Some recent graduates can't catch a break.
The class of 2020 struggled through COVID-19 to launch their careers and the fallout from the pandemic could still impact the class of 2021, despite an explosion in new jobs this summer.
A recent survey of 1,000 recent and impending U.S. college graduates by employment site Monster shows about 45% of 2020 grads are still looking for a job.
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A closer look at more data shows a disparity.
The latest jobs report shows the U.S. economy added 850,000 jobs in June. Unemployment is now at a rate of 5.9%, down from over 10% a year ago.
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So with millions of job openings, why are so many college grads still looking for work?
Experts say it partly has to do with a disconnect in location, degrees, and competition. For insight, we spoke with Jay Denton, a chief analyst at Dallas-based ThinkWhy, creators of LaborIQ.
"Right now there are about 9.2 million jobs open in the country and unfortunately there’s just a mismatch," he said. "Some of the skills are an experience mismatch. I think when we look at for example college graduates, they were more impacted early in the pandemic because they did not quite have the experience. So as companies are getting re-ramped up and trying to get their revenues back on track with where they were before, they’re starting with people with more experience who've done that sort of thing. When you dive deeper into what’s happening with job growth trends, we’re seeing more of an impact on younger adults specifically between 20 and 24."
ThinkWhy is a tech firm that uses technology to study the job market to help recruiters or HR professionals understand hiring trends and who to hire.
“We forecast current salaries. So if somebody is trying to get a job today, depending on experience, education level and what industry they’re in – [we look at] what compensation can they expect today and in the future. Then we follow the overall labor markets. So which markets are going to come back first or which industries are really thriving,” said Denton.
He said certain career paths have thrived in hiring grads during the pandemic like healthcare, technology, law firms and finance.
"These are some of the places that have unemployment rates below 3%. So for them to get a new employee often times are going to have to go with somebody straight out of school, maybe with not a whole lot of experience but they have attained some skills during their studies that will help them hit the ground running," Denton said.
But for those who didn't have that type of degree, finding a job right out of school can be difficult.
Denton added that being meticulous in the job search could be another factor.
There are millions of hospitality job openings right now for grads to fall back on temporarily but others are holding out for the job they want or are looking only for remote work.
"I think there’s still a bit of a mismatch on what companies would like to go towards, which is a little bit more back in the office. It might not be full-time. And there’s at least one set of candidates out there who are really still seeking remote work," Denton said. "Here in Dallas, there are so many job opportunities and one of the things I think we’re going to have a bit of a harder time filling them as quickly as we normally would is the remote work dynamic."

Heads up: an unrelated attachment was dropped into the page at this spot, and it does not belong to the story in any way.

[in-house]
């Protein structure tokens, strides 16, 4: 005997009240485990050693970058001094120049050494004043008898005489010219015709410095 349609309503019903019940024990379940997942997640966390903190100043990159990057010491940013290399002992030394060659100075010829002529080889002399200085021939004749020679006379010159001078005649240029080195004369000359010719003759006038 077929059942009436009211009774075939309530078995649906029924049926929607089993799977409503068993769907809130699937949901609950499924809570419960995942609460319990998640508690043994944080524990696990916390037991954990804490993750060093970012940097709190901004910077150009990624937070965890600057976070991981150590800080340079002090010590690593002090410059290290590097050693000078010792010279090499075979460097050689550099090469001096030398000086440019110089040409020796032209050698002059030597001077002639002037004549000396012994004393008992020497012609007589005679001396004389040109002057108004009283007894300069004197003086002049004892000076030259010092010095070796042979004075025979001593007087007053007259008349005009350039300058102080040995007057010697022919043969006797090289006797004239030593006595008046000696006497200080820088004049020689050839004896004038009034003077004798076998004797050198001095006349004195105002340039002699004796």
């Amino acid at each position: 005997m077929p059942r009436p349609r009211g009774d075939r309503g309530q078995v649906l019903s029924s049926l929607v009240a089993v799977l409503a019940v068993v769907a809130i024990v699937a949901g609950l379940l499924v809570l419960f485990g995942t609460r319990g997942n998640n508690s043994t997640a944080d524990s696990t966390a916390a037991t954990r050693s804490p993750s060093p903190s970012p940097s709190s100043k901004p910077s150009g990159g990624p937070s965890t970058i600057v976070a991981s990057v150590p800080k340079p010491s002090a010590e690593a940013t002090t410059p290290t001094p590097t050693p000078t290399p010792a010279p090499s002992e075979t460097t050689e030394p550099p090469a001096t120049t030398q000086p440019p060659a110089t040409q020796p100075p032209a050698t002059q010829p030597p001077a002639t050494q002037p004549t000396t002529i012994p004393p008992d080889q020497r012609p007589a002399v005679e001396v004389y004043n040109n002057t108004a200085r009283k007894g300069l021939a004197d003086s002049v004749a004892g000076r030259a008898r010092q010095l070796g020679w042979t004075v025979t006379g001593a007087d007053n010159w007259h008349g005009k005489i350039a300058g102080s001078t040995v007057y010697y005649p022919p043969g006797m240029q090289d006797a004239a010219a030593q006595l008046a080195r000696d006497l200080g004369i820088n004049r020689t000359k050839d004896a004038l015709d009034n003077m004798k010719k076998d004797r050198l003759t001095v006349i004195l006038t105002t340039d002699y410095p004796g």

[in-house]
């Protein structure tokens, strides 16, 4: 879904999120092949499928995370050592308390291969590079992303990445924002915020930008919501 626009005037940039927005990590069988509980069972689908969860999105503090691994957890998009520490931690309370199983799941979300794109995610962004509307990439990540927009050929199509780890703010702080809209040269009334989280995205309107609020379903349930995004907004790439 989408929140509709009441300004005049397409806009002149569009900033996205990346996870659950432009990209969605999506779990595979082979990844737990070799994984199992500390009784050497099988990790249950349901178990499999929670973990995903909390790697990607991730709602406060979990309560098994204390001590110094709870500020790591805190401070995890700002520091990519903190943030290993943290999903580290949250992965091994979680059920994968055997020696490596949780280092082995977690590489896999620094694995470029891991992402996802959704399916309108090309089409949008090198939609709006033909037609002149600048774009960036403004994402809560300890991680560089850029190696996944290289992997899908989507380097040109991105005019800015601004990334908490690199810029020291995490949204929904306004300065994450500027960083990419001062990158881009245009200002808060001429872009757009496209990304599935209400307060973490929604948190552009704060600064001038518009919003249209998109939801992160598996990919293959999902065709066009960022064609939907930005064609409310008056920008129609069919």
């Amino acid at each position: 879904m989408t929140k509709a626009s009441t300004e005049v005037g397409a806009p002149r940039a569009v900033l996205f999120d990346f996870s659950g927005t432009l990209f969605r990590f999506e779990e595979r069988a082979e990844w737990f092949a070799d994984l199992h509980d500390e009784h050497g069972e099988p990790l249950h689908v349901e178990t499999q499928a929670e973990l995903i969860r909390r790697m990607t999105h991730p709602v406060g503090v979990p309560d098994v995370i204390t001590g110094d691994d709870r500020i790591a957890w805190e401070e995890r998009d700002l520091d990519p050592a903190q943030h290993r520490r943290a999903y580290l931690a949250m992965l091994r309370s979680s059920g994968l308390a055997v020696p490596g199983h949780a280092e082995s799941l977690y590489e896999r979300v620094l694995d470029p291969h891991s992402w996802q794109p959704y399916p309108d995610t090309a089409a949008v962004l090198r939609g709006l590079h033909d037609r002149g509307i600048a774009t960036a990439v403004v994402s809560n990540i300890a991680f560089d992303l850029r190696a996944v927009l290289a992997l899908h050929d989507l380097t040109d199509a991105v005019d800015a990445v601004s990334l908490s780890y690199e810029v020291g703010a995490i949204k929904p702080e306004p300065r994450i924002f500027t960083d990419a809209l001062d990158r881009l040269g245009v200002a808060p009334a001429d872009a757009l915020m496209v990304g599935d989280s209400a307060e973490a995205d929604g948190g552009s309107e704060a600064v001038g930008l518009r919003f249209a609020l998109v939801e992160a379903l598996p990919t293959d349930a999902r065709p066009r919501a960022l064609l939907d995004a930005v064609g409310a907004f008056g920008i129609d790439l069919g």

He added, "I think it’s just us as humans. We got used to a certain pattern over the last year and just what that was like."
North Texas is the Place to Be
Denton said if you're a job seeker, the metroplex is the place to be. Data shows it outperforms so many other cities in job growth and wages.
“Overall we’re seeing a rebound in terms of employment growth, which is fantastic," said Denton. "When the numbers come out later this week by specific metro location, we expect some very strong numbers from Dallas."
Still, with unemployment benefits coming to an end in Texas in June and more people gradually heading back to work in different fields, Denton said it will still take some time for things to unravel, especially for the labor shortages being felt buy the hospitality and travel industry.
He predicts that job sector should return to normal in Dallas within the next several months, with more competitive jobs in other industries normalizing the hiring pace in the next two years.
“It's a long ways away but we do believe in Dallas by 2023, some of those younger graduates will start getting jobs closer to the pace we saw before the pandemic began," he said. “I think the thing to realize locally is that we’re in much better shape than most places around the country. There are many areas like Los Angeles and New York that might still be two or three or four years away from getting all of the jobs back."
Job Fairs This Month
A big job fair happening Thursday in Irving could bring some hope to some of those looking for work.
Congresswoman Beth Van Duyne is hosting the North Texas Job Fair at the Irving Convention Center in Las Colinas from 1 p.m. to 6 p.m. Van Duyne will be joined by more than 40 local mayors, state representatives, and state senators.
According to Van Duyne's office, the congresswoman has brought in more than 130 local businesses that are looking to hire employees, including Toyota, Amazon, and American Airlines.
Macy's is also holding a national hiring event on Thursday, July 15, at more than 500 Macy's stores and fulfillment centers across the country.